Problem: When do you reset the content of the list?
One could try to compare current to last frame, assuming whenever the frame number changes, one would need to start from scratch. But this would only hold, if the Xpresso is really only executed once per frame. And there are more issues with this approach... not sure, you could solve this reliably for all situations.

Instead I would recommend to build the array (actually a list) of width values inside the Python node, depending on values fed by input ports. I have changed the example accordingly.

mospline_width_per_segment__iterate_in_python.c4d

Cheers,
Andreas

• Hey Andreas!

sorry to don't reply sooner but I have been busy with another project. Really thanks for this explanation and the file, I need more time to look into the code and understand it, I will take this scene and put with my system and let you know if it works.

I am not sure If I understand the inconvenience of using this method, but I guess I will understand better as soon as I play with the file.

I let you know if it works! :)

Cheers

• Hi again Andreas,

I have been looking the file and I see what you said about the problem of the iteration, is adding one list of numbers every frame. The other python node is very interesting, I see that is multiplying the idx number * 2, and that's how the width distribution is created. The problem is that my particles are not scaled in order by index... I think I gave you a bad example with the last c4d I uploaded..

I have uploaded the 3D scene, is done with Xparticles, I don't know if you have xparticles, there is a demo, but in case you can't download it I could send you a video demonstration.

With Xpartcles I created the system explained in first posts, also xparticles has some really cool nodes in Xpresso, with the XpIterator I get the index, with XpGetParticleData I get the radius of each particle (23)

I think the solution of compare current to last frame would be nice here, because the iteration number is not changing in the whole scene.(Particles are emitted the first frame, they don't die, no value change) Also I only need to activate it one frame, I could uncheck the xpresso enable after first frame if that would fit.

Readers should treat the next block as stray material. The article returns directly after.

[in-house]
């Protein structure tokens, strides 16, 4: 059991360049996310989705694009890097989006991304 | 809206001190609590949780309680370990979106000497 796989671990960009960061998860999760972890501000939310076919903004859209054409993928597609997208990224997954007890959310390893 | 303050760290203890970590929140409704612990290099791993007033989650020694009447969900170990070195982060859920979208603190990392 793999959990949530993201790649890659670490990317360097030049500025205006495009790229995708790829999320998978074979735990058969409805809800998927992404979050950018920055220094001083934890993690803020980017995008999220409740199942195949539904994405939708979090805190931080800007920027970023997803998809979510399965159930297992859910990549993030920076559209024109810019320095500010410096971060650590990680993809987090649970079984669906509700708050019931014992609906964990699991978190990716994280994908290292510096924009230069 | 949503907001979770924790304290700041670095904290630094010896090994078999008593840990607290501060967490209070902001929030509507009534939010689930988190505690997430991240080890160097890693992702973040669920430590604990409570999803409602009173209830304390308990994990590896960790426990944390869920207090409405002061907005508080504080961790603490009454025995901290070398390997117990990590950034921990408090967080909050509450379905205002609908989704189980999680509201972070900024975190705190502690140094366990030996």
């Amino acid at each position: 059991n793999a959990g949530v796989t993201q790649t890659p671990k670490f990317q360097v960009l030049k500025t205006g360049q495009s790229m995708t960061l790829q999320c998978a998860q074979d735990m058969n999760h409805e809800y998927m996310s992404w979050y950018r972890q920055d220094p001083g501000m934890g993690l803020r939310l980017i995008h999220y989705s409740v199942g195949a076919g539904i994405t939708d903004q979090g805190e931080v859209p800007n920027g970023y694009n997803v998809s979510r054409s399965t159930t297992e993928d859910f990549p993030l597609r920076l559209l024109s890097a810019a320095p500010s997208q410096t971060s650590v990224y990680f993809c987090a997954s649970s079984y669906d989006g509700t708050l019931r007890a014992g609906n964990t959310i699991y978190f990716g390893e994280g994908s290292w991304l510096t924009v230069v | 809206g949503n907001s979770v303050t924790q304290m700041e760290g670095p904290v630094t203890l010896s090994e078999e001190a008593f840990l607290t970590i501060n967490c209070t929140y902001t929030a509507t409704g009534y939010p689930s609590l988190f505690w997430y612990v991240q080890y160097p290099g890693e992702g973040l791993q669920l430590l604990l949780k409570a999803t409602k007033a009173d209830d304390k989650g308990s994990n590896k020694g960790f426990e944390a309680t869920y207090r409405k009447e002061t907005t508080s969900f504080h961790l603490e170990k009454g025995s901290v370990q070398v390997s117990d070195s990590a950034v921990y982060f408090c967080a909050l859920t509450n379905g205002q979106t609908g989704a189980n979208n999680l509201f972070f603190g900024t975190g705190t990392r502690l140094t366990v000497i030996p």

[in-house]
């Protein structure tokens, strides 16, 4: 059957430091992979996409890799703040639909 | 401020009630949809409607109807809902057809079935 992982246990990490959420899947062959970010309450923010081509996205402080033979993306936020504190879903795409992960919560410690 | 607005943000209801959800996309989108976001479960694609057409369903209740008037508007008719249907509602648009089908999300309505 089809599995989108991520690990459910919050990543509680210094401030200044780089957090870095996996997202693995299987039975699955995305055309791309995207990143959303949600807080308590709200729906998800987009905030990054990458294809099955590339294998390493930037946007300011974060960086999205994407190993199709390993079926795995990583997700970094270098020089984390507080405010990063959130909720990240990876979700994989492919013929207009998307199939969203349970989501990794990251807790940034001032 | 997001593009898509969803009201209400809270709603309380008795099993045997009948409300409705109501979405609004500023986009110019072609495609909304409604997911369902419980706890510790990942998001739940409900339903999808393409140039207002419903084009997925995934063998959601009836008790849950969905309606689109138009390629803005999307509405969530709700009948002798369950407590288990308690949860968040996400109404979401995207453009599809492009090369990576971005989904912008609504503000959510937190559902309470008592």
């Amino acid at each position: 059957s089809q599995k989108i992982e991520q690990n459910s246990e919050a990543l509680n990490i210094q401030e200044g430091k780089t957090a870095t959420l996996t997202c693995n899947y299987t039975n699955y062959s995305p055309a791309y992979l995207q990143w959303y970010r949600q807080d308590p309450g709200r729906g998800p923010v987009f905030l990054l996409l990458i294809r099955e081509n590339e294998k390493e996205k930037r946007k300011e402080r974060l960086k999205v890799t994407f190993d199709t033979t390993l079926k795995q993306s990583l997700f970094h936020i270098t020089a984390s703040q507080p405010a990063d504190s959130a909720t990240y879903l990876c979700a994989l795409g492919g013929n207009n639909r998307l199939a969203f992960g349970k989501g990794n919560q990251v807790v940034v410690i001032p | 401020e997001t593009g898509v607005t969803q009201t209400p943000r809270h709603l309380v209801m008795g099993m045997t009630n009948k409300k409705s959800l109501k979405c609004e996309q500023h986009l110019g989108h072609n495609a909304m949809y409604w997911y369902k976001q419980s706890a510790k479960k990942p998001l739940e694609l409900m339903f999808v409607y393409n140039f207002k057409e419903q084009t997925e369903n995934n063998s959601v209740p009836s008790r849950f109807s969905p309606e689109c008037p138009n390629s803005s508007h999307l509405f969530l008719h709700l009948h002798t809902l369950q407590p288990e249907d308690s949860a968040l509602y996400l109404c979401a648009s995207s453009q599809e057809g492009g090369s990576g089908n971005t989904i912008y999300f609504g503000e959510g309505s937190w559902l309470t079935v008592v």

Sorry, I am trying to look at documentation and/or tutorials as well, but it's very hard to find easy examples to follow. But I have to say I am learning a lot with this examples you provide me.

Also, I see that is not recognising the XpTrail as a Spline (when I add the XpTrail to the Spline input) I think because this line "if not Spline.CheckType(c4d.Ospline)" and XpTrails has another nomenclature right?

I work a lot with trails and splines, getting this work would be really helpful.

(Can't upload the file, the size is bigger than maximum and it's not allowed zip files. If you don't mind, here is a link for download it https://we.tl/t-SduAyhaf6R

Cheers!

• Hi,

I think, the basic build blocks are laid out. And if you need to rely on an Xparticles iterator, then you will probably need to stick to the notes in my last post.

Regarding the check of the input object type, my example code was indeed a bit simple. Knowing nothing about Xparticles trails object, I can't say for sure, but maybe this check works better in this case:

``````    if not Spline.GetRealSpline().IsInstanceOf(c4d.Ospline):
``````

I'm not sure I can be of further help here. Sorry!

Neither do I have Xparticles, nor are we supposed to develop final solutions. Maybe someone in our community who has Xparticles would be able to help further? Or the Xparticles support is able to help out?

Cheers,
Andreas

• Hi Andreas,

thanks for the reply. I will ask to the xparticles community and let's see if there is any solution.

Regarding to the Mospline formula, Is there way the width for each segment randomly with for example values from 1 to 5?

Cheers

• Hi,

I'm sorry for getting back so late.
My examples should be easily adapted to random values. Our Python SDK does not directly provide means for random numbers, but Python's random module should do the trick just fine.

Cheers,
Andreas